Hey guys, could you please check over my solution and let me know if I made a mistake somewhere?

Problem: Let $\displaystyle A_1, A_2, A_3, ...$ be countable sets. Then show that the Cartesian product $\displaystyle A = A_1 \times A_2 \times A_3 \times ...$ is uncountable. In other words, show that the set of countably infinite sets whose elements are natural numbers is uncountably large.

Approach: I know that this is solvable using a diagonalization argument. But I wanted to try something else. I attempted to surject this to real numbers.

Consider a subset of $\displaystyle A$, say $\displaystyle B$ where $\displaystyle B$ holds all such elements $\displaystyle \{a_1, a_2, a_3, ...\}$ of A where $\displaystyle a_2,a_3,a_4,... \leq 9$.

So I defined a function $\displaystyle f: B \rightarrow \mathbb{R}$ where:

For any element of B, $\displaystyle f$ sends that set to $\displaystyle \sum_{n \in \mathbb{N}} \frac{1}{10}^{n-1} a_n = a_1 + \frac{a_2}{10} + \frac{a_3}{100} + ... a_1.a_2 a_3... \in \mathbb{R}$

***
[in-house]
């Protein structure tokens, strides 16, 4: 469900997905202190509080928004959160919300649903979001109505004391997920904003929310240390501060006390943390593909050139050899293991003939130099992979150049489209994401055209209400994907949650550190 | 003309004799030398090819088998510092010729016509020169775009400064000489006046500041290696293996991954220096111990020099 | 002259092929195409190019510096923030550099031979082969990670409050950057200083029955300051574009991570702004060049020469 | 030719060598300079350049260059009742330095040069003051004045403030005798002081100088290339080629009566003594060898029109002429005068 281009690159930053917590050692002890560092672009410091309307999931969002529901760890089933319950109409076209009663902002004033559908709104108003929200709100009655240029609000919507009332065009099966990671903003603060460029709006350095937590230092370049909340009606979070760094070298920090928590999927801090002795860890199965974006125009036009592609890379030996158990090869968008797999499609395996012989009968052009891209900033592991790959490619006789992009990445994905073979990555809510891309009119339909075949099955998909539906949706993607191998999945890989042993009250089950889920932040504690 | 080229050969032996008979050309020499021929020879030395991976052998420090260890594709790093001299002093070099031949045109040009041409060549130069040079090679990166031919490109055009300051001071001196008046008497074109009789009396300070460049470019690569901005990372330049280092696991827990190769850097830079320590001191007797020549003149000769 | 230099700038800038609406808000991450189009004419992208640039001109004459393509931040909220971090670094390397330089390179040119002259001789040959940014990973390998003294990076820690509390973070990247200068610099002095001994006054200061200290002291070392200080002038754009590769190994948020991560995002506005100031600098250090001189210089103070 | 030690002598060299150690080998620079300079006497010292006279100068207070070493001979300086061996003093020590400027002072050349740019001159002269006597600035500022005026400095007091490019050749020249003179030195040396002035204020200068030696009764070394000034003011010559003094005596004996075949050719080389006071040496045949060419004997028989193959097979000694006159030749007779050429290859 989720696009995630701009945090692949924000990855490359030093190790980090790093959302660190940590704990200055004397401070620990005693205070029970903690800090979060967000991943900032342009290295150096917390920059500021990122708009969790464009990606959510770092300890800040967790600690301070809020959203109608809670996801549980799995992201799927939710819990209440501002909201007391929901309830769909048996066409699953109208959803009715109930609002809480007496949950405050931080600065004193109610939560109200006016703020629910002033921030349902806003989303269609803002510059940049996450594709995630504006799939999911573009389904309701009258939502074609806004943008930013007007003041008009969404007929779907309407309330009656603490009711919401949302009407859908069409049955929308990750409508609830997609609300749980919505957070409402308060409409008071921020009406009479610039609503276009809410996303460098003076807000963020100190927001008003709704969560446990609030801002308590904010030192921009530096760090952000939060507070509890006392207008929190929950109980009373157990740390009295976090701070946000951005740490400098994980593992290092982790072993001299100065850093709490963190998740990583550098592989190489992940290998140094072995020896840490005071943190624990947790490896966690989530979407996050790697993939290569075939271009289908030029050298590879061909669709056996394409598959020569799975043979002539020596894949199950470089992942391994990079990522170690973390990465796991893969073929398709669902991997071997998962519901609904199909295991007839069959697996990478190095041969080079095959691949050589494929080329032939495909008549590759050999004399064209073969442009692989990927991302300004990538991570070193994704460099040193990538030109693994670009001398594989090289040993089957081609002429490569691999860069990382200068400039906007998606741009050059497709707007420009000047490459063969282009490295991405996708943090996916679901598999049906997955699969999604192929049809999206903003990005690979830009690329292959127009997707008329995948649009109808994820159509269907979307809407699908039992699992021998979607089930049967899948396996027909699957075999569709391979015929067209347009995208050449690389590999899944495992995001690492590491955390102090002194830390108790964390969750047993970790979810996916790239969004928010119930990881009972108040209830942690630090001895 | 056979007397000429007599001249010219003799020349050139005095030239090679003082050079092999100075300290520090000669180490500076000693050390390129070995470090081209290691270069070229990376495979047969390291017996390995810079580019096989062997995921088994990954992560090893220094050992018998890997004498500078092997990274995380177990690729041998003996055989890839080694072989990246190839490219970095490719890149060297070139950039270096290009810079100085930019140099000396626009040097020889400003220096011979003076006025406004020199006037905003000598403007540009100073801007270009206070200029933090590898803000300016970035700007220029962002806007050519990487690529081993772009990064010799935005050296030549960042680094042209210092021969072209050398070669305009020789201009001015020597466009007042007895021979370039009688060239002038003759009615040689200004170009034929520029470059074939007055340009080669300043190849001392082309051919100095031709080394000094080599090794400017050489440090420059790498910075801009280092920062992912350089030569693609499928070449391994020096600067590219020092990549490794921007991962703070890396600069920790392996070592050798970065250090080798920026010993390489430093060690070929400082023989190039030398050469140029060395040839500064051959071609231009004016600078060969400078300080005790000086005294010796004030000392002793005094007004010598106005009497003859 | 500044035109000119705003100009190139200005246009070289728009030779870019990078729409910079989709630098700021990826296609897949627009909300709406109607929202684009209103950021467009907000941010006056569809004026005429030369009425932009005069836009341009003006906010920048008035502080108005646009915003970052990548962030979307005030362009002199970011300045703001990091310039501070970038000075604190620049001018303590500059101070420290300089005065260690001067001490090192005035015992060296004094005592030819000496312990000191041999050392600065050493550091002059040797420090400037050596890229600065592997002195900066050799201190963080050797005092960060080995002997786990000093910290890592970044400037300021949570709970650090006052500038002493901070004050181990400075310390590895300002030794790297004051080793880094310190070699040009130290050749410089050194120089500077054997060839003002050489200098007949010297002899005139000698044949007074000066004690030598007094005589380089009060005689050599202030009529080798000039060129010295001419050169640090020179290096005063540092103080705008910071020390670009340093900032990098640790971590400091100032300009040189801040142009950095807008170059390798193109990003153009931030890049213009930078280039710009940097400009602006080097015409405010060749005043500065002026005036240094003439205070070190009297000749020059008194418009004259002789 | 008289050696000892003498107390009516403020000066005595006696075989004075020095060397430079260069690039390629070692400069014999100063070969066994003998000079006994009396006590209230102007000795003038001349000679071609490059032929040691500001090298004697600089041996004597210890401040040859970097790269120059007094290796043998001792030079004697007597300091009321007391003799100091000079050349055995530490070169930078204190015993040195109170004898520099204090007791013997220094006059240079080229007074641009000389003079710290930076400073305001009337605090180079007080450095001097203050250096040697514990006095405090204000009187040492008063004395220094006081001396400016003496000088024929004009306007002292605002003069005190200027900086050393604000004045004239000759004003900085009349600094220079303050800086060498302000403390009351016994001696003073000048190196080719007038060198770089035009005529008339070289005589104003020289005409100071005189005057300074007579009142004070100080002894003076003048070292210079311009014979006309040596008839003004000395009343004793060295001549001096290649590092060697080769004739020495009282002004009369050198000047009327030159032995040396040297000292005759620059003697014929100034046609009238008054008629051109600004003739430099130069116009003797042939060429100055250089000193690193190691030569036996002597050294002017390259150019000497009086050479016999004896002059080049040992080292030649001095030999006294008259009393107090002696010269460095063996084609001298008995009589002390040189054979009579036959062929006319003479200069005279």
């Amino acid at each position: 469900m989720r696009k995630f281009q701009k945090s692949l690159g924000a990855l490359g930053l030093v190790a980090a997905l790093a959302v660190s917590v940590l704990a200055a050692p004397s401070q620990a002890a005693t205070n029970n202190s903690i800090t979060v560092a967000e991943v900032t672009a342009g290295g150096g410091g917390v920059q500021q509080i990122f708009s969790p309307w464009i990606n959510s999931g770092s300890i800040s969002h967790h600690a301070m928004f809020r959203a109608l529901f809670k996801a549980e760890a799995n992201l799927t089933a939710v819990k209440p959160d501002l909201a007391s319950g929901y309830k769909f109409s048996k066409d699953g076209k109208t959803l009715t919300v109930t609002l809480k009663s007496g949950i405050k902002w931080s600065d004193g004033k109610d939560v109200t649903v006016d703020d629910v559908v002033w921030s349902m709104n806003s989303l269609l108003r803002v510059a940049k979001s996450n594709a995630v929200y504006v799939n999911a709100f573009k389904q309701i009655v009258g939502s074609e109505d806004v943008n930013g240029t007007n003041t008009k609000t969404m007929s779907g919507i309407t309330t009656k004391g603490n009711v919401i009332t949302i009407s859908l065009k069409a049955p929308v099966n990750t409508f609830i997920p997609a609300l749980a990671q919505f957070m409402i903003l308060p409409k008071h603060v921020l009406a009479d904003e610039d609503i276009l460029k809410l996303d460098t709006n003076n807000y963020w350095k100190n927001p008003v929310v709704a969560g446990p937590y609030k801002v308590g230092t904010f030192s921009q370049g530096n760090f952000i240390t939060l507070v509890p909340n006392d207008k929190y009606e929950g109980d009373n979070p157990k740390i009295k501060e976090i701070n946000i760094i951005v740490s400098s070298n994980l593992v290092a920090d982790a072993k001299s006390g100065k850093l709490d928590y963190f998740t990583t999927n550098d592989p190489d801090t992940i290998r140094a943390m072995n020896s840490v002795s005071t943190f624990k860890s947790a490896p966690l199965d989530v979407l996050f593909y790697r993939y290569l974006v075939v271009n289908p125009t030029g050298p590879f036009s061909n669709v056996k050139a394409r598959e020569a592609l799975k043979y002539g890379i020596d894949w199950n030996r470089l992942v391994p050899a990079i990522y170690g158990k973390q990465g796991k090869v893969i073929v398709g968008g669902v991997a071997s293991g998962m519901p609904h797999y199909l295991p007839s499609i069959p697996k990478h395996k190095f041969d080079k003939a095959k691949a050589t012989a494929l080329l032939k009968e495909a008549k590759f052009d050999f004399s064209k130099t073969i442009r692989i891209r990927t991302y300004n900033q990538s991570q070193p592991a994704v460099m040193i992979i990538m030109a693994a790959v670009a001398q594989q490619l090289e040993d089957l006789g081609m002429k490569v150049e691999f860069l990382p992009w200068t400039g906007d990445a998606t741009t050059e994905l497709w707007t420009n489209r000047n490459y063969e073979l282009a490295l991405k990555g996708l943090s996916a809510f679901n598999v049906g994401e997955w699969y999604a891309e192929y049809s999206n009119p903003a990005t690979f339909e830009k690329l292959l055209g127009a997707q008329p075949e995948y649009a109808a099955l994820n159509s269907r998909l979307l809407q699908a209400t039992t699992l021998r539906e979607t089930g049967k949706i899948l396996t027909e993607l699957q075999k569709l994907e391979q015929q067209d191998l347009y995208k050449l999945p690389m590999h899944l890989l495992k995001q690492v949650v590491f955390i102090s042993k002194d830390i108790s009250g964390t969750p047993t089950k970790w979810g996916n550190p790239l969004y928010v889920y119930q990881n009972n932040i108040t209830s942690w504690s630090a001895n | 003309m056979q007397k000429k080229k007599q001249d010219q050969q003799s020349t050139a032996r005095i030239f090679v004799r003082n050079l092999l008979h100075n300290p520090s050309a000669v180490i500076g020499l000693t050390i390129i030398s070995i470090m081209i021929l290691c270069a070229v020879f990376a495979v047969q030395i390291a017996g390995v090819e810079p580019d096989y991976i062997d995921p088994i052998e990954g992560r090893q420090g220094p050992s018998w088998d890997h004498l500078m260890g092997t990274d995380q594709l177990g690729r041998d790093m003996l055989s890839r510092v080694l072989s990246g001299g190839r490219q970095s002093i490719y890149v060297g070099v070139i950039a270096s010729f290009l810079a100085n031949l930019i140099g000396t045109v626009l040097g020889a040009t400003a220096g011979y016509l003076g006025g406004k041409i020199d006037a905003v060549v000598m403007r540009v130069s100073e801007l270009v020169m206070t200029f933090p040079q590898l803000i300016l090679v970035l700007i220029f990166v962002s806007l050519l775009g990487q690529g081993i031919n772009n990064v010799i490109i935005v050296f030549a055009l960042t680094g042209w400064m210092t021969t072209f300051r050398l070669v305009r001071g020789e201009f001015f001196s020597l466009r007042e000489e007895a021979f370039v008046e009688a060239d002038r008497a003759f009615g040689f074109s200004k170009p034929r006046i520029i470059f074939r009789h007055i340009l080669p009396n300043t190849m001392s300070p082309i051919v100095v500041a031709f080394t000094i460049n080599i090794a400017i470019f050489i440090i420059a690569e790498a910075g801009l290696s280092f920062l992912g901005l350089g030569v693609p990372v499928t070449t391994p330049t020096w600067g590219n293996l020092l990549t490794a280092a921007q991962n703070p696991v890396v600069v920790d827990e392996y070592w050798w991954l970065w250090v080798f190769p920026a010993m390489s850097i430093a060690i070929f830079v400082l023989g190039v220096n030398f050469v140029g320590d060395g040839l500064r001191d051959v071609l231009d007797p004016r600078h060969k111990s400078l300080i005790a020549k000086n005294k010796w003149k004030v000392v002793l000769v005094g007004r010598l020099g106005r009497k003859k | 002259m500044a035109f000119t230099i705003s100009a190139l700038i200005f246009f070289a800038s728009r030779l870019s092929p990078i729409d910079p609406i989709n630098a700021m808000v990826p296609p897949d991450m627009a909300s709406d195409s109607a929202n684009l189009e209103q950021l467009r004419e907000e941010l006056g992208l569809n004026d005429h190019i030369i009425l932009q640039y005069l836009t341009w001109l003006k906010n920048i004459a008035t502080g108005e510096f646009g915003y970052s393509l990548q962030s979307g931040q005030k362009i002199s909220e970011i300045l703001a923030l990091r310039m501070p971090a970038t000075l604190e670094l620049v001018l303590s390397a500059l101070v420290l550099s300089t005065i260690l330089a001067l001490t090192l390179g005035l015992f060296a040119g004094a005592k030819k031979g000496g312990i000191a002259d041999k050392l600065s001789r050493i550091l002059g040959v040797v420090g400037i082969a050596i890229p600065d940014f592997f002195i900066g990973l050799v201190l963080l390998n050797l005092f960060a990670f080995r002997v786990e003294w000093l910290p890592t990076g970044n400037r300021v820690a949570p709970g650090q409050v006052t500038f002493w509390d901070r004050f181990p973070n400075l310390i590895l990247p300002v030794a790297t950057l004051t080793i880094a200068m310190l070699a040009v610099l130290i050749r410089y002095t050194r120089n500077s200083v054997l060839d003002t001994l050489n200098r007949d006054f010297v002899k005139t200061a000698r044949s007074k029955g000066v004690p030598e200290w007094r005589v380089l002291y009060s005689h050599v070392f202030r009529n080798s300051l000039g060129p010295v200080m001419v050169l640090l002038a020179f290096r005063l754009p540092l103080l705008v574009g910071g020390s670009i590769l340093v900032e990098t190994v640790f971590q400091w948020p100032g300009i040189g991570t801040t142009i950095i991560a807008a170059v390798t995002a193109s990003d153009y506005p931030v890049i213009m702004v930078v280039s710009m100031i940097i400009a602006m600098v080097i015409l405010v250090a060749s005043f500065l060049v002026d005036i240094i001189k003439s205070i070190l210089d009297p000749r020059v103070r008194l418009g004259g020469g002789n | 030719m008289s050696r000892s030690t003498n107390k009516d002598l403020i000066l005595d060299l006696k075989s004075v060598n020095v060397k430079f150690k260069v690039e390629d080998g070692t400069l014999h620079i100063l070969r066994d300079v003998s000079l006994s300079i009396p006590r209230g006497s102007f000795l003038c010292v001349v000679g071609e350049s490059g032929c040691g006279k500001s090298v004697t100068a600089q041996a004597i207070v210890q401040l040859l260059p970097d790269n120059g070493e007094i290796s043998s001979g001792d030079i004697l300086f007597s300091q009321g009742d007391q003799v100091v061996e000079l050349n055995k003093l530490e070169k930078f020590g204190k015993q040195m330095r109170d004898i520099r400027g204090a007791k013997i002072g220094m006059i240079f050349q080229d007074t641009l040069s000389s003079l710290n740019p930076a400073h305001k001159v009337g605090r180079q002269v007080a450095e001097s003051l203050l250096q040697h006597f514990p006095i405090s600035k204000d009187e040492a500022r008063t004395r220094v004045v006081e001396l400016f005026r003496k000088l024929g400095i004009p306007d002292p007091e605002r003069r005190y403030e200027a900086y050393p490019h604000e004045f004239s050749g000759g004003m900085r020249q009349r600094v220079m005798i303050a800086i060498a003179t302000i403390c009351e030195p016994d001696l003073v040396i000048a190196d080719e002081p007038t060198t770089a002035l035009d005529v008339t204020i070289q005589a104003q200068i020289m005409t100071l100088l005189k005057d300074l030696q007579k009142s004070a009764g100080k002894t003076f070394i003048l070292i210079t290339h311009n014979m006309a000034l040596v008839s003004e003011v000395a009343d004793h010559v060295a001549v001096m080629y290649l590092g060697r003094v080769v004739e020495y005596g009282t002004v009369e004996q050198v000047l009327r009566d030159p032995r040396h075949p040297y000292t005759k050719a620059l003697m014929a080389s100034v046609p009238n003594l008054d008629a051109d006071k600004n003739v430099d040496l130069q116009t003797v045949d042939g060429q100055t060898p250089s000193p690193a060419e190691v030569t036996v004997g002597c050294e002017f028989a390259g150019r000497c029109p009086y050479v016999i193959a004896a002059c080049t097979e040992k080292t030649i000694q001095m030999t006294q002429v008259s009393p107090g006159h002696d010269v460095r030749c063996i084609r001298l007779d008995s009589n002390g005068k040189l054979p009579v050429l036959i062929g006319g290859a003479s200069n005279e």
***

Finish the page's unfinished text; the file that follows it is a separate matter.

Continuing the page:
This function is surjective because for all real numbers $\displaystyle x \in \mathbb{R}$ whose digits are: $\displaystyle a_1. a_2 a_3 ...$, we can find an element $\displaystyle \{a_1, a_2, a_3, ...\} \in B$

The existence of this surjection implies that $\displaystyle card(B) \geq card(\mathbb{R})$. And we also know that $\displaystyle B \subseteq A$, so that $\displaystyle card(A) \geq card(B)$. By transitivity, $\displaystyle card(A) \geq card(B) \geq card(\mathbb{R})$ which means that $\displaystyle A$ must be uncountable.